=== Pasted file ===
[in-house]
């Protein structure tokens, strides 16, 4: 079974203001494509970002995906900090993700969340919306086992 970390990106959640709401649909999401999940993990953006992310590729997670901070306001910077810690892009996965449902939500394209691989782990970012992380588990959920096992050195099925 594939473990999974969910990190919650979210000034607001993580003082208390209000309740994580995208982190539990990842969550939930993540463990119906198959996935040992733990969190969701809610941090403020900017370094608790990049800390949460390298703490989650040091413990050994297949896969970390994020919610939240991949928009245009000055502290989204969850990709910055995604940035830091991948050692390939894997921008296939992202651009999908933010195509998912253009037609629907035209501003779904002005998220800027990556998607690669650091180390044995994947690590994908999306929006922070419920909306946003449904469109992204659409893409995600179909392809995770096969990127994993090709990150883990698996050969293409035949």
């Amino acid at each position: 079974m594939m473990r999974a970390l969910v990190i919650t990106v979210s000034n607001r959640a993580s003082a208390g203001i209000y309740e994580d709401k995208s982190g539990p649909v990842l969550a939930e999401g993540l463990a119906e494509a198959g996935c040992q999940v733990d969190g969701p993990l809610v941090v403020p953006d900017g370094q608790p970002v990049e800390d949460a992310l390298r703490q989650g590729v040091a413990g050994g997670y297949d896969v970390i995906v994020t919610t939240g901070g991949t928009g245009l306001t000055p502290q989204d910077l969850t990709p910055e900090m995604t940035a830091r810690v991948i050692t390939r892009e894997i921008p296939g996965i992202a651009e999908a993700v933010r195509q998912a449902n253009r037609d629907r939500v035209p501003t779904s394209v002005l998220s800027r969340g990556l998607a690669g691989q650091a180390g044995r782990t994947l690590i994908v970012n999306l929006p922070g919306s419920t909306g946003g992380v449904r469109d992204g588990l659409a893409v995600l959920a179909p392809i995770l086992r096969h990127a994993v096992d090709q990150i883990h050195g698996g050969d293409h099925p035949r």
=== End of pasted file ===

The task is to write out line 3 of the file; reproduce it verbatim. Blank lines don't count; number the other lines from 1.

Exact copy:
């Amino acid at each position: 079974m594939m473990r999974a970390l969910v990190i919650t990106v979210s000034n607001r959640a993580s003082a208390g203001i209000y309740e994580d709401k995208s982190g539990p649909v990842l969550a939930e999401g993540l463990a119906e494509a198959g996935c040992q999940v733990d969190g969701p993990l809610v941090v403020p953006d900017g370094q608790p970002v990049e800390d949460a992310l390298r703490q989650g590729v040091a413990g050994g997670y297949d896969v970390i995906v994020t919610t939240g901070g991949t928009g245009l306001t000055p502290q989204d910077l969850t990709p910055e900090m995604t940035a830091r810690v991948i050692t390939r892009e894997i921008p296939g996965i992202a651009e999908a993700v933010r195509q998912a449902n253009r037609d629907r939500v035209p501003t779904s394209v002005l998220s800027r969340g990556l998607a690669g691989q650091a180390g044995r782990t994947l690590i994908v970012n999306l929006p922070g919306s419920t909306g946003g992380v449904r469109d992204g588990l659409a893409v995600l959920a179909p392809i995770l086992r096969h990127a994993v096992d090709q990150i883990h050195g698996g050969d293409h099925p035949r």